The technical specialist is a developer of the product. The tech analyzes the artifacts of the discovery phase to ensure that the designed business logic is technically feasible.
How does the start of most projects usually look? "I have an idea! That is it!". And a quiet voice from the depths of the subconscious mind comes: "So, how will you explain to developers and designers what you need?".
A PRD template is an excellent solution to avoid stress and make it comprehensible for everyone involved in product development.
Below you can see the key components of the correct product requirements documents.
1. Objective. This section should clearly describe the purpose of the product or project. It includes initiatives, goals, and vision. You can answer the following questions to make sure the section is complete and informative:
What business goals should the product serve?
What tasks should the product solve?
Who will use the product, and in what situations?
What are the competitors of the business and the product?
2. Release. You need to decide on the time, and this information should be noted in this section. It is not just the product development time that matters. Decide on the amount of time to interact with the specialists involved. The total time frame may not coincide with the product launch date. Allow additional time for testing and making final adjustments. The PRD document's release part allows us to focus on the milestones and dependencies to keep everyone on track.
3. Product features. This stage is essential to write down all the product features that you expect to see in the release. The product requirements should be clearly specified for each feature. Make sure the section covers the following issues:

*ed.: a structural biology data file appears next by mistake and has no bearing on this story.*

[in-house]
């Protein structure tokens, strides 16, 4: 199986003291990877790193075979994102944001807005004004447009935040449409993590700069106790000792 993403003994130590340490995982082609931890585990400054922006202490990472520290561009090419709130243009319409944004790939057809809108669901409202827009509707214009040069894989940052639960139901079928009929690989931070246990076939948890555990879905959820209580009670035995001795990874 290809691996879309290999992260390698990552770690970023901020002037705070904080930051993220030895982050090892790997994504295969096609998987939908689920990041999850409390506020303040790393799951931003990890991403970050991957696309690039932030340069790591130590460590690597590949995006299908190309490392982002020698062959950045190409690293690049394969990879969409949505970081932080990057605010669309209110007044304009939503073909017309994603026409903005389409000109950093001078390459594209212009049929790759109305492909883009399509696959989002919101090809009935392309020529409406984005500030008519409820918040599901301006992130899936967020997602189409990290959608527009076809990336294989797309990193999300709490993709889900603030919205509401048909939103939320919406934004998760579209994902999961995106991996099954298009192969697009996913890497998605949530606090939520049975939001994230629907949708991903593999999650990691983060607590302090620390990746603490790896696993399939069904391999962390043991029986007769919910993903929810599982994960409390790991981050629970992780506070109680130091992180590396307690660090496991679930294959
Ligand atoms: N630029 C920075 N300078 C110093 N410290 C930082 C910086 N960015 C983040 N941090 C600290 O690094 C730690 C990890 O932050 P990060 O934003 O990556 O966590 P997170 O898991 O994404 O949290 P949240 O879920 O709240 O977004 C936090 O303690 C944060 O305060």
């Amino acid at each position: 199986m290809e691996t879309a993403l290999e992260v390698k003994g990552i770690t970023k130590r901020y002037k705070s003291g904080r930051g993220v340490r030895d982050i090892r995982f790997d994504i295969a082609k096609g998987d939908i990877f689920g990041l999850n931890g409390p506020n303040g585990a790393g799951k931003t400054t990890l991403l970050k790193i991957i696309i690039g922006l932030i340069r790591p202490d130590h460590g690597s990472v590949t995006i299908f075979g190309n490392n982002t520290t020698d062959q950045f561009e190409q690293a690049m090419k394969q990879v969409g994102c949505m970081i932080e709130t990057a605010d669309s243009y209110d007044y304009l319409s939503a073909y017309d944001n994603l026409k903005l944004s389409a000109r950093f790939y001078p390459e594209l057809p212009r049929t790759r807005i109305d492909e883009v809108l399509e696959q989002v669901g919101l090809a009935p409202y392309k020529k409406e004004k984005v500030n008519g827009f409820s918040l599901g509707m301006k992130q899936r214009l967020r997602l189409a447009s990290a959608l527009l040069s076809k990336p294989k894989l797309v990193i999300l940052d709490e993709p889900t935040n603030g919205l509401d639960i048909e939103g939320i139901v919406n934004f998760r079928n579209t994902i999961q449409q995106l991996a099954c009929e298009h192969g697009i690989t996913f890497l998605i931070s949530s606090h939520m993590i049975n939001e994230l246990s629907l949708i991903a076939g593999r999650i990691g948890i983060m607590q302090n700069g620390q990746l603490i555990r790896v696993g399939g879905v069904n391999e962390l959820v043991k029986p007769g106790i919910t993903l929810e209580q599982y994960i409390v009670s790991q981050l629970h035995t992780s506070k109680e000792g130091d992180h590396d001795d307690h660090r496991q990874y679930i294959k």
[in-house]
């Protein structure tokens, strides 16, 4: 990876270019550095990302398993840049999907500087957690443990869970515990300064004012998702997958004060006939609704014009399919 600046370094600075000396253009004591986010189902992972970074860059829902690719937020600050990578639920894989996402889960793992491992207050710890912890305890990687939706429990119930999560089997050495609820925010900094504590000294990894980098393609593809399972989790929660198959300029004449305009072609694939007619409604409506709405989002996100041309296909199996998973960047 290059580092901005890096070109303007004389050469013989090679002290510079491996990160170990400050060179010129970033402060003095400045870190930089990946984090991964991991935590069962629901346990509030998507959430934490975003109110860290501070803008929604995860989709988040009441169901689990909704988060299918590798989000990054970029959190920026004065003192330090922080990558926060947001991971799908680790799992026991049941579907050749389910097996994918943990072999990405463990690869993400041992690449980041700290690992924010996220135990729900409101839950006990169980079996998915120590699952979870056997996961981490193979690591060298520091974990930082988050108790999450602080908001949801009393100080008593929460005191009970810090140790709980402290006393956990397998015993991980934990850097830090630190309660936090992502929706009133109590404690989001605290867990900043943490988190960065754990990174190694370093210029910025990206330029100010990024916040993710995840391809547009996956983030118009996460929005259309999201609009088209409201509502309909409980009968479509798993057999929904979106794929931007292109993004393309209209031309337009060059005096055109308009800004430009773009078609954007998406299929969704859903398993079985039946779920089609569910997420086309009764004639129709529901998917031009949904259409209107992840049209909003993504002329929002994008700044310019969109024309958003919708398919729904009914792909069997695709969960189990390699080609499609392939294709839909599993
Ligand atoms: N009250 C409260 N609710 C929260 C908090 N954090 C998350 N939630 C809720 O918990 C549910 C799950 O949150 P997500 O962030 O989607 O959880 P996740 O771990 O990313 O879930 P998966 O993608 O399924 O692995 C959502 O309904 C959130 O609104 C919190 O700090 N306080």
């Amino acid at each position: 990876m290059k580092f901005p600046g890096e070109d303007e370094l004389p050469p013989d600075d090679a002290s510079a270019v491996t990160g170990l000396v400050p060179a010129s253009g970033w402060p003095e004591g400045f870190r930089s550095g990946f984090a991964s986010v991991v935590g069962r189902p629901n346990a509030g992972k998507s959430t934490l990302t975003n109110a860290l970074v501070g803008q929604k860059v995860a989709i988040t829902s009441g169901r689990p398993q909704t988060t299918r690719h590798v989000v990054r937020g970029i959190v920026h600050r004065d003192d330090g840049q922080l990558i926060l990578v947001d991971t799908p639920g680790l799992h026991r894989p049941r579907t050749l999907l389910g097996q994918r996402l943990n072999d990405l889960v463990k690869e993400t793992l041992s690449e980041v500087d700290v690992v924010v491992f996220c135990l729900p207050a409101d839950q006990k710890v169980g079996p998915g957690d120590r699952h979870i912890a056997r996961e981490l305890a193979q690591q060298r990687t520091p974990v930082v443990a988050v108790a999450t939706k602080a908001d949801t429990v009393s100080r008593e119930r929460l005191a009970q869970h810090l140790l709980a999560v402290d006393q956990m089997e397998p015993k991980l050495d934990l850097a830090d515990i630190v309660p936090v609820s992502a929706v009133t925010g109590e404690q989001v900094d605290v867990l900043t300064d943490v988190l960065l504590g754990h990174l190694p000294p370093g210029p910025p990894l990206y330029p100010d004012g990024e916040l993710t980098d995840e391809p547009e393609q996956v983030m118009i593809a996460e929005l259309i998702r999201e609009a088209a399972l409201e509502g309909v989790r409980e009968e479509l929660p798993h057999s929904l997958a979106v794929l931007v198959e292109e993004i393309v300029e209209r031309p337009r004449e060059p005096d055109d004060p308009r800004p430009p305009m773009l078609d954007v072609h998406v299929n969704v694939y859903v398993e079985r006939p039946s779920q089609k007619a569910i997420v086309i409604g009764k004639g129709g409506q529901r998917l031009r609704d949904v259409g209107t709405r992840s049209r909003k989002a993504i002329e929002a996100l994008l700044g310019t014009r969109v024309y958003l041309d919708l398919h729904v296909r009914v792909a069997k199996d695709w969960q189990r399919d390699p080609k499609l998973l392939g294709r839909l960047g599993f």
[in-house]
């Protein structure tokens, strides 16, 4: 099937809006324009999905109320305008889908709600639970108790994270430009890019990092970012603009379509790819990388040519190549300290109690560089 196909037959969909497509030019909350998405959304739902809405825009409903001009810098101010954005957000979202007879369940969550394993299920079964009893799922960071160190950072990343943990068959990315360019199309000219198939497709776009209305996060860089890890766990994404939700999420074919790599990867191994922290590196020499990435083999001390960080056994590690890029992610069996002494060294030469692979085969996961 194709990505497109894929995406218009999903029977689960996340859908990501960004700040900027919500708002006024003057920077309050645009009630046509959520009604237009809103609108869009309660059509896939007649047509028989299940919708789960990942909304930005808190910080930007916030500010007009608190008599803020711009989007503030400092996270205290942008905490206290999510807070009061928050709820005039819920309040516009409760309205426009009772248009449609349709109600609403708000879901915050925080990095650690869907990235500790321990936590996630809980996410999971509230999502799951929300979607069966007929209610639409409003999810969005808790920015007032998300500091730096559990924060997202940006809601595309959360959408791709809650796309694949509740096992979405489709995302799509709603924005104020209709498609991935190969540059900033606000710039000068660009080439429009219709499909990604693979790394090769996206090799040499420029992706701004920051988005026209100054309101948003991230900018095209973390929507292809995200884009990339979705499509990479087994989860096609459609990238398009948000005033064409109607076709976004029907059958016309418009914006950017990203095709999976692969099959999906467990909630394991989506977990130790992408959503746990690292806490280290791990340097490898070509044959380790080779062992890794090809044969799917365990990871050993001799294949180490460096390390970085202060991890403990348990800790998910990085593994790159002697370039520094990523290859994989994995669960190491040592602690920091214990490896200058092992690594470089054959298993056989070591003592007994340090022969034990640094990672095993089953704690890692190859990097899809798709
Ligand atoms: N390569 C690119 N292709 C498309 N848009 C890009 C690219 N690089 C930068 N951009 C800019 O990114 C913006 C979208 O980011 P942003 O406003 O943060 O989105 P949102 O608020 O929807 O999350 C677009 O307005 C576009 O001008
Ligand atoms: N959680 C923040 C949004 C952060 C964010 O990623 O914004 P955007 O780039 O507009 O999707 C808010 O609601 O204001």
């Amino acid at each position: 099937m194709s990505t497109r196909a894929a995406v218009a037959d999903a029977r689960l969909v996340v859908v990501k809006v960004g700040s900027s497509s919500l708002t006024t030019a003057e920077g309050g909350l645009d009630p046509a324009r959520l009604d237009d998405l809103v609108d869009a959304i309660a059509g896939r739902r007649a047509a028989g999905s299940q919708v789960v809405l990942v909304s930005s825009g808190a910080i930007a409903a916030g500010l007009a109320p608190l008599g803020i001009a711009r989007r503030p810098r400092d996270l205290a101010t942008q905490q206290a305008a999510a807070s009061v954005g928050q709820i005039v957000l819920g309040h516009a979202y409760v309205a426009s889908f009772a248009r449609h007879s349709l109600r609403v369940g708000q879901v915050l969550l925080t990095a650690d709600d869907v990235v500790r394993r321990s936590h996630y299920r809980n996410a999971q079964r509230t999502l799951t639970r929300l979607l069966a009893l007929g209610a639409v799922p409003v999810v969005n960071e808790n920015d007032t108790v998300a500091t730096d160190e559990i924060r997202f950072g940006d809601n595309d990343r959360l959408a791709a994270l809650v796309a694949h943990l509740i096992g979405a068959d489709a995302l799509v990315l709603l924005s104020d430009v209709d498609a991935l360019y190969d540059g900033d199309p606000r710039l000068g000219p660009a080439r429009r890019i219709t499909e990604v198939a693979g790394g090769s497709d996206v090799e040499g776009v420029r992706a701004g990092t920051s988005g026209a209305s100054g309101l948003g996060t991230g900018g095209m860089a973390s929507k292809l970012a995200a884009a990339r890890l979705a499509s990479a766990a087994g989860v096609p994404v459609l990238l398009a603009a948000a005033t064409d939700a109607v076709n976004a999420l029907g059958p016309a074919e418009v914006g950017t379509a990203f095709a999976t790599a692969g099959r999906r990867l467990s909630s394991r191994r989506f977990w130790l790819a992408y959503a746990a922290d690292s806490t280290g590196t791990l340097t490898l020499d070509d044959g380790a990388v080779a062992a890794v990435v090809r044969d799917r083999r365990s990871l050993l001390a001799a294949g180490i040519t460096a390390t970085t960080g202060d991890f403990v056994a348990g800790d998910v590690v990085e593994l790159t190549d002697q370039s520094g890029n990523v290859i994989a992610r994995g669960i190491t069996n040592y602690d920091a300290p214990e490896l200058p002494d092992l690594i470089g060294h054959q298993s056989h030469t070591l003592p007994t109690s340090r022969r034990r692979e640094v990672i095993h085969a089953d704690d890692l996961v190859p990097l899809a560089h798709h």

Name of the feature.
Purpose of the feature.
4. Design. When you confirm the product design in the PRD, you will see what your product will look like. The more detailed the technical task for the design is, the more predictable the result will be. This is when you are thinking from the user's perspective and provide mockups to understand better how the feature will work.
5. Analytics. Think over how you will measure the success and failures of your features. Also, it is desirable to mention the customer’s interaction with the product and its features.
6. Future plans. Cross-team collaboration is critical when creating successful projects. It is recommended to outline any questions or issues that may arise over time. Specify any valuable information to help the team understand how the product may evolve in the future.
Defining strict requirements for each detail makes cooperation between the customer and the contractor safer and more comfortable. When every detail is regulated, everything is in its place, and everyone has their responsibilities, there is no place for maneuvering and misunderstandings.
Since product requirements are not necessary for the sake of the requirements themselves, they should be:
Clear. Formulate your requirements in simple language so that the person who will work with them does not have to solve riddles.
Readability. Think about who will work with your document (in whatever form you provide it): would you be happy if you received a diagram on a sheet of a notepad or a document with 150 pages of straight text?
Complete, but not overflowing with unnecessary information. A PRD is not always a large document, but if you have one, make sure it is easy to read and understand.
Reasonable. Remember that you work together with the development team and do not check their ability to cope with difficulties. Setting unrealistic tasks threaten the success and compliance with project deadlines.
And a few more tips to follow:
Describe each requirement separately, or divide them into logical groups. You do not need to collect all the requirements in one section. If they are related, group them, for example, according to their functionality. This division will help you set priorities correctly.